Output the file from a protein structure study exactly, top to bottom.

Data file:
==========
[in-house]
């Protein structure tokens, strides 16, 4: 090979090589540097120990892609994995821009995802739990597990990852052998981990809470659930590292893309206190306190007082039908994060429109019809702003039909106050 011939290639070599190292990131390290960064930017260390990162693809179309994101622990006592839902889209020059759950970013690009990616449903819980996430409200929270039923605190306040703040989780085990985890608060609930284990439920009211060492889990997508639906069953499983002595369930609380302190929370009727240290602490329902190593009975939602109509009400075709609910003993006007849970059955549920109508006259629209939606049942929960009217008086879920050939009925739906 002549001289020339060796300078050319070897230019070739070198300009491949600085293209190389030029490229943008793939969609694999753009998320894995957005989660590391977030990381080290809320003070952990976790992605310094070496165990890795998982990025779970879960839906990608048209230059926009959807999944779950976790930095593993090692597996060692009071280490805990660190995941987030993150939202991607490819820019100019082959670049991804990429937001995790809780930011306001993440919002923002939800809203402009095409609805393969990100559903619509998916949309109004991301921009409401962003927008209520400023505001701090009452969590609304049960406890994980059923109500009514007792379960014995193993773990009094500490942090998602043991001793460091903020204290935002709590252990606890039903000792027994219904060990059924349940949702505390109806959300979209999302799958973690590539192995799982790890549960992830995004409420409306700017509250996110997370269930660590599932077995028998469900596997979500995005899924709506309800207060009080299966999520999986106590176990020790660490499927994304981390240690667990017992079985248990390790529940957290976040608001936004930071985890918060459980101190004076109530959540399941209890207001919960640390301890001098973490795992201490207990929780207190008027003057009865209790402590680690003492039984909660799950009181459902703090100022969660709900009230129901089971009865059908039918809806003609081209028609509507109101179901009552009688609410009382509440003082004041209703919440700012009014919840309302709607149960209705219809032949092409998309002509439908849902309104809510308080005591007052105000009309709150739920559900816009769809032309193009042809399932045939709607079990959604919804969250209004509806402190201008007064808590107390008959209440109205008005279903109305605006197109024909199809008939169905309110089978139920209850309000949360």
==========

[in-house]
């Protein structure tokens, strides 16, 4: 090979090589540097120990892609994995821009995802739990597990990852052998981990809470659930590292893309206190306190007082039908994060429109019809702003039909106050 011939290639070599190292990131390290960064930017260390990162693809179309994101622990006592839902889209020059759950970013690009990616449903819980996430409200929270039923605190306040703040989780085990985890608060609930284990439920009211060492889990997508639906069953499983002595369930609380302190929370009727240290602490329902190593009975939602109509009400075709609910003993006007849970059955549920109508006259629209939606049942929960009217008086879920050939009925739906 002549001289020339060796300078050319070897230019070739070198300009491949600085293209190389030029490229943008793939969609694999753009998320894995957005989660590391977030990381080290809320003070952990976790992605310094070496165990890795998982990025779970879960839906990608048209230059926009959807999944779950976790930095593993090692597996060692009071280490805990660190995941987030993150939202991607490819820019100019082959670049991804990429937001995790809780930011306001993440919002923002939800809203402009095409609805393969990100559903619509998916949309109004991301921009409401962003927008209520400023505001701090009452969590609304049960406890994980059923109500009514007792379960014995193993773990009094500490942090998602043991001793460091903020204290935002709590252990606890039903000792027994219904060990059924349940949702505390109806959300979209999302799958973690590539192995799982790890549960992830995004409420409306700017509250996110997370269930660590599932077995028998469900596997979500995005899924709506309800207060009080299966999520999986106590176990020790660490499927994304981390240690667990017992079985248990390790529940957290976040608001936004930071985890918060459980101190004076109530959540399941209890207001919960640390301890001098973490795992201490207990929780207190008027003057009865209790402590680690003492039984909660799950009181459902703090100022969660709900009230129901089971009865059908039918809806003609081209028609509507109101179901009552009688609410009382509440003082004041209703919440700012009014919840309302709607149960209705219809032949092409998309002509439908849902309104809510308080005591007052105000009309709150739920559900816009769809032309193009042809399932045939709607079990959604919804969250209004509806402190201008007064808590107390008959209440109205008005279903109305605006197109024909199809008939169905309110089978139920209850309000949360």